G20 Executive Talk Series

September 2016

Energy Policy

Authored by: Benjamin Sporton

Coal Helping to Deliver the Four I’s of China’s G20 Presidency

Discussion on energy policy must balance the priorities of cost, security, environmental considerations, economic growth, poverty eradication and diplomatic relations.

The G20 was conceived as a forum for leaders from the major advanced and emerging economies to discuss and co-ordinate global economic policy. In recent years, however, this role has evolved and the organisation has now become one of the most prominent forums to address the broader challenges in global governance.

This explains why energy has become a major theme of the organisation’s work. Discussion on energy policy must balance the priorities of cost, security, environmental considerations, economic growth, poverty eradication and diplomatic relations. Representing 80% of world trade, two-thirds of the world population and responsible for three quarters of global annual greenhouse gases (GHG), the G20 has become an important multilateral support to established processes, such as the United Nations Framework on the Climate Change.

Expectations for this year’s meeting in Hangzhou are particularly high following the delivery of the Sustainable Development Goals (SDGs) and Paris Agreement on climate change late-last year. Energy is a central consideration for both. The G20 provides an opportunity to develop programmes that integrate the environmental imperatives with aims of universal access to energy, energy security and social and economic development.

Energy access and climate goals are not competing priorities. As demonstrated by the Intended Nationally Determined Contributions submitted in the lead-up to the Paris summit, each nation will choose an energy mix that best meets its needs. For this reason many countries have identified a continuing role for coal. Coal is a critical enabler in the modern world. It provides 41% of the world’s electricity and is an essential raw material in the production of 70% of the world’s steel and 90% of the world’s cement.

As a newly industrialised country, China’s G20 presidency will bring distinct energy policy insights to bear in development and environmental discussions. Coal will no doubt be a significant part of this outcome. China has been a remarkable example of the role that affordable coal can play in improving access to energy and supporting economic development. Now, as it transitions to a less energy-intensive period of development, it is a leading example of the opportunities cleaner coal technology can provide in meeting the challenge of reducing emissions. As such energy, and therefore coal, will have a strong influence on the four I’s that make-up the Chinese presidential theme: ‘Towards an Innovative, Invigorated, Interconnected and Inclusive World Economy’.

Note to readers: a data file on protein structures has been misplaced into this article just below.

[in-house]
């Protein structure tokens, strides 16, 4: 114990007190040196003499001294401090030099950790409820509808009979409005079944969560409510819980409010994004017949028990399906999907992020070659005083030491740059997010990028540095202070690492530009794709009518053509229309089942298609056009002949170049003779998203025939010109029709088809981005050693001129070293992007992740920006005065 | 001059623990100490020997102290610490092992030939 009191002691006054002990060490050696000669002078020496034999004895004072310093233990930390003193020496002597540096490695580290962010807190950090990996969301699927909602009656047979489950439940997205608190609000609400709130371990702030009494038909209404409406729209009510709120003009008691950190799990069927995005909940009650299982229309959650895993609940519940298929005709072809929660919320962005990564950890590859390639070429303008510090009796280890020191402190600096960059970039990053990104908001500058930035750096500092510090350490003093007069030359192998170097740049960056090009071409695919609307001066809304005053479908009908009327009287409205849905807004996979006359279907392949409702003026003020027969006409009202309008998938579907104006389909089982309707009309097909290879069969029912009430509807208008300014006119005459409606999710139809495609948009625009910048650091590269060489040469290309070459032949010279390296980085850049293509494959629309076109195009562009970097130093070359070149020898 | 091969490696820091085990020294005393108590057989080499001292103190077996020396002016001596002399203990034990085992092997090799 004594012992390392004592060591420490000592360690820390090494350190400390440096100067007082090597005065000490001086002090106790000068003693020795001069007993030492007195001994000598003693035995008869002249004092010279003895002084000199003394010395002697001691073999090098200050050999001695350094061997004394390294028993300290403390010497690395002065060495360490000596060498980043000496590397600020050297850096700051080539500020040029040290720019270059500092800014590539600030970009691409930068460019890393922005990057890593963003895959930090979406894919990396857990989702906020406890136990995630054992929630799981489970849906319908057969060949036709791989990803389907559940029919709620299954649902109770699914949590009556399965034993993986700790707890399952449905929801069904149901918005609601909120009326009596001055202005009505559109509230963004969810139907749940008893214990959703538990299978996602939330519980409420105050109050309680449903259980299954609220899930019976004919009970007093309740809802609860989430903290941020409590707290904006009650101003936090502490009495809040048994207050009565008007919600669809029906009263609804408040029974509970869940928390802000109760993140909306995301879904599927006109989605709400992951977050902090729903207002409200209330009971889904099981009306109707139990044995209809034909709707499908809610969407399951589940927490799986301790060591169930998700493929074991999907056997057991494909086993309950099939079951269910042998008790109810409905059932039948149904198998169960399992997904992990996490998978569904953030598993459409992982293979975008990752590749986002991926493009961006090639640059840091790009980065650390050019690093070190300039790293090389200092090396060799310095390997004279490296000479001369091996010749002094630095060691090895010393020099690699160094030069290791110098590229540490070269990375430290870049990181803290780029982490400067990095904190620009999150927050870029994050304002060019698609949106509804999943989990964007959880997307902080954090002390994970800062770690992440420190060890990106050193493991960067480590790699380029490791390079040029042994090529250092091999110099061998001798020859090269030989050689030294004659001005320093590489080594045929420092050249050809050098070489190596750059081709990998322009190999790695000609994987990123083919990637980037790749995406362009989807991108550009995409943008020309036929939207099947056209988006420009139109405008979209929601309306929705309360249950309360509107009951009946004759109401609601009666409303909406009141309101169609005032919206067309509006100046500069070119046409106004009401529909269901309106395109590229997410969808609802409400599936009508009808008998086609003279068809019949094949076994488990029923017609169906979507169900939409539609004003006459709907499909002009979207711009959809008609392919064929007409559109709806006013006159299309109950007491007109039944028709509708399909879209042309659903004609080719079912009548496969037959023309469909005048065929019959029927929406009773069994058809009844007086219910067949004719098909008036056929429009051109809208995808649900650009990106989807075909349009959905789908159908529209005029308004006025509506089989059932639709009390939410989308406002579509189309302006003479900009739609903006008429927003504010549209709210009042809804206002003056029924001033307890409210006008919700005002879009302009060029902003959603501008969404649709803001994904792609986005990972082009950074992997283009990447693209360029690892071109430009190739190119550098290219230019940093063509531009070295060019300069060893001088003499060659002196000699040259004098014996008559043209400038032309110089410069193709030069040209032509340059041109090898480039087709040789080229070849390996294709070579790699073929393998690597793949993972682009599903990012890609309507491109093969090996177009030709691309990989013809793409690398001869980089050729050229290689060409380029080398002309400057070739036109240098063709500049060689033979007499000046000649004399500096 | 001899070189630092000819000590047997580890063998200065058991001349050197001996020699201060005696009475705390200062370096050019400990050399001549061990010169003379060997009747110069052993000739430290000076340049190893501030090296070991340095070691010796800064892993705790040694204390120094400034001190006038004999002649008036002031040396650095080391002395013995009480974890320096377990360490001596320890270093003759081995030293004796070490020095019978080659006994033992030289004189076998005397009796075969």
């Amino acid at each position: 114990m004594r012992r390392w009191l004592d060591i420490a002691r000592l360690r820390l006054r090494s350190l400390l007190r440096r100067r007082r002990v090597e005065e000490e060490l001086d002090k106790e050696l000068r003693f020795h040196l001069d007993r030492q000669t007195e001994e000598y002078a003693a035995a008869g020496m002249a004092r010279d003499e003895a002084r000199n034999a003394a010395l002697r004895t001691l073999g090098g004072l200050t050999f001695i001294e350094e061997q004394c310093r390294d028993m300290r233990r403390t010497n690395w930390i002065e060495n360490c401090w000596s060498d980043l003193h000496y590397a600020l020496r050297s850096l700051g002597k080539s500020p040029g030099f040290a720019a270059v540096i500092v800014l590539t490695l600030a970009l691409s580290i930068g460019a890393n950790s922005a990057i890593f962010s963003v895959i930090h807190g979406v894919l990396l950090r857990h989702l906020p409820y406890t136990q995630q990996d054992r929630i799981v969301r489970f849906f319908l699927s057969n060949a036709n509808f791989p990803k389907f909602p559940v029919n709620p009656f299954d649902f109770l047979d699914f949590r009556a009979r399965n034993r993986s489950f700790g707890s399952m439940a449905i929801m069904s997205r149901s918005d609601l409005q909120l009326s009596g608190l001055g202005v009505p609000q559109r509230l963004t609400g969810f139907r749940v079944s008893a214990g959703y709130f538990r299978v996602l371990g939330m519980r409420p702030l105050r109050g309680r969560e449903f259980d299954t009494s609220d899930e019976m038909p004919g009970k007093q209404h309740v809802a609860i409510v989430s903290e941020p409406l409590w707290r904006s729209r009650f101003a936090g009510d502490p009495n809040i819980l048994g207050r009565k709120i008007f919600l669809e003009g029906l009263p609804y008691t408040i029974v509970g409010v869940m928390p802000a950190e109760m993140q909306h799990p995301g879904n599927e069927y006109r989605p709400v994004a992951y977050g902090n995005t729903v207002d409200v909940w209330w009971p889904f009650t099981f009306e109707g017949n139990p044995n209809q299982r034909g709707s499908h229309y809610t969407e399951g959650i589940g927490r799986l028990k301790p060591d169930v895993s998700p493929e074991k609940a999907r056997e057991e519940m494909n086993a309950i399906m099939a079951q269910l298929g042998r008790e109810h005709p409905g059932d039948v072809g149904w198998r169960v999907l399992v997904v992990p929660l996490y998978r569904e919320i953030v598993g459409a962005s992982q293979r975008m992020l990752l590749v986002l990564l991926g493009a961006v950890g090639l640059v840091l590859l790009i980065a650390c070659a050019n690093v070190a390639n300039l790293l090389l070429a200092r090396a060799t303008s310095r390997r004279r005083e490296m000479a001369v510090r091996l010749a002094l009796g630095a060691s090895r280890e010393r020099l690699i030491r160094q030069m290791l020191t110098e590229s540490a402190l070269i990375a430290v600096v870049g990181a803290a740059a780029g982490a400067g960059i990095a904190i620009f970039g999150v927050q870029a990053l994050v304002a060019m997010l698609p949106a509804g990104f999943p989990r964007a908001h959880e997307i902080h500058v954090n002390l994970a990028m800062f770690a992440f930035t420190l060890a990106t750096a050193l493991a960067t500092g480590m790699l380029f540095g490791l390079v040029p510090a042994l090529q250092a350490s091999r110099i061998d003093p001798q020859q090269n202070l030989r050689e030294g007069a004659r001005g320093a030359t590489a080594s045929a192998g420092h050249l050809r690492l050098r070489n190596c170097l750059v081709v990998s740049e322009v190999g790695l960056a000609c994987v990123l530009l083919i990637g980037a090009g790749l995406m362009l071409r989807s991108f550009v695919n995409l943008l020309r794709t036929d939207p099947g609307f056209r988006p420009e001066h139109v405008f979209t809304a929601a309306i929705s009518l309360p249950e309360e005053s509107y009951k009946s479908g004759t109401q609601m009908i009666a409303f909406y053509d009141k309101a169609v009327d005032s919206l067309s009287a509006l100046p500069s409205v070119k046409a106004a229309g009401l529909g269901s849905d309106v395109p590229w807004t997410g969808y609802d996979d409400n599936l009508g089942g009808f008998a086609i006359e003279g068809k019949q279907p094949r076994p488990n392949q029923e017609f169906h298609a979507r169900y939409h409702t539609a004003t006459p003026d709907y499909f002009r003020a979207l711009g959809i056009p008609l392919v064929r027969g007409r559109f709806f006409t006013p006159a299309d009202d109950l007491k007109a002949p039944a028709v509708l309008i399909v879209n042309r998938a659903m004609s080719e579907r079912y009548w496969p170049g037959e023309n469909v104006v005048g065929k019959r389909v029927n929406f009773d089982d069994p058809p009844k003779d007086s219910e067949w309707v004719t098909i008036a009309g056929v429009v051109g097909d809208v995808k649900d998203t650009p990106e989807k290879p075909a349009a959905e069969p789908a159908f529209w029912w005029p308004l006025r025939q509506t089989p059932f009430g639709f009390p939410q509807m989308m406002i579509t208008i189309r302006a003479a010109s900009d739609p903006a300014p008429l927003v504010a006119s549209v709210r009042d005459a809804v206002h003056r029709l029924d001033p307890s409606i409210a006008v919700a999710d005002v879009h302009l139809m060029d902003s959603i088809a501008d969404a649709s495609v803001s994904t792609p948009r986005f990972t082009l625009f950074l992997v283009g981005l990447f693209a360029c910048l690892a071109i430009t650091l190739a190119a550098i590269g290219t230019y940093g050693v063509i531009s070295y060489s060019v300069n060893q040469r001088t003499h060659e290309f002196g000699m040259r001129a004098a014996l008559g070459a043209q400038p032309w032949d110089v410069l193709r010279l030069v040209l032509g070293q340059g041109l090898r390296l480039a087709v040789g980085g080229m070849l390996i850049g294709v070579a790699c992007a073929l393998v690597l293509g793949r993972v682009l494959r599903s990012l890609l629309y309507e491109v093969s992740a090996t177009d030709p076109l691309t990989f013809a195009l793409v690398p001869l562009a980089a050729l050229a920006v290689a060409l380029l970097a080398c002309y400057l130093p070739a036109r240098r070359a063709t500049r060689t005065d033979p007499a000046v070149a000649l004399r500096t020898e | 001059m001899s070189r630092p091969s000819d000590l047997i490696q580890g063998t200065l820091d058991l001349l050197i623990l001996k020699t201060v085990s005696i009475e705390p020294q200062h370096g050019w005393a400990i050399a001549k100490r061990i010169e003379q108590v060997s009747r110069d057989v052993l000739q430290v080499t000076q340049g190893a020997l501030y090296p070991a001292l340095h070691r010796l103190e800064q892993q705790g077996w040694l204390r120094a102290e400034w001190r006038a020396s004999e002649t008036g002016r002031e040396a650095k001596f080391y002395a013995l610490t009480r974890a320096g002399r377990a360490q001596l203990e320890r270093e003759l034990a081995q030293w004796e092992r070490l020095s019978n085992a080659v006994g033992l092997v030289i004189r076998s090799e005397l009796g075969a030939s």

People without access to modern energy services by region


Coal ensures inclusive economic growth
According to the International Energy Agency (IEA), 1.2 billion people – 17% of the world’s population – lack access to electricity. A further 3 billion or more than one in three of the world’s population use wood, charcoal, or animal waste for cooking and heating. Energy – along with food and shelter- is one of the fundamental elements of modern society. Without energy, people cannot access the opportunities provided by the modern world. Before we can attempt to resolve the myriad development challenges facing those most in need, we must provide access to energy.

Coal is the de-facto energy source for electrification. Since the 1980s, coal consumption has grown by over 140% in Brazil, 425% in India and 514% in China. The economic and social progress made across these countries over the same period is well-documented. Globally coal accounts for around 29% of primary energy. Coal use for electricity is forecast to rise over 23.5% through to 2040, with developing and emerging countries responsible for most of this increase. Coal will therefore play a major role in supporting the development of base-load electricity where it is most needed. Coal-fired electricity will be fed into national grids and it will bring inclusive economic growth to the developing world.

The IEA has predicted that more than half of the on-grid electricity needed to meet their ‘energy for all’ scenario would need to come from coal. Even this is not a particularly ambitious target. The ‘energy for all’ target is equivalent to five hours of electricity a day and excludes electricity for basic amenities, such as businesses, industry, hospitals, schools and public buildings. If we are going to be more ambitious, coal will clearly play a fundamental role in supporting modern base load electricity.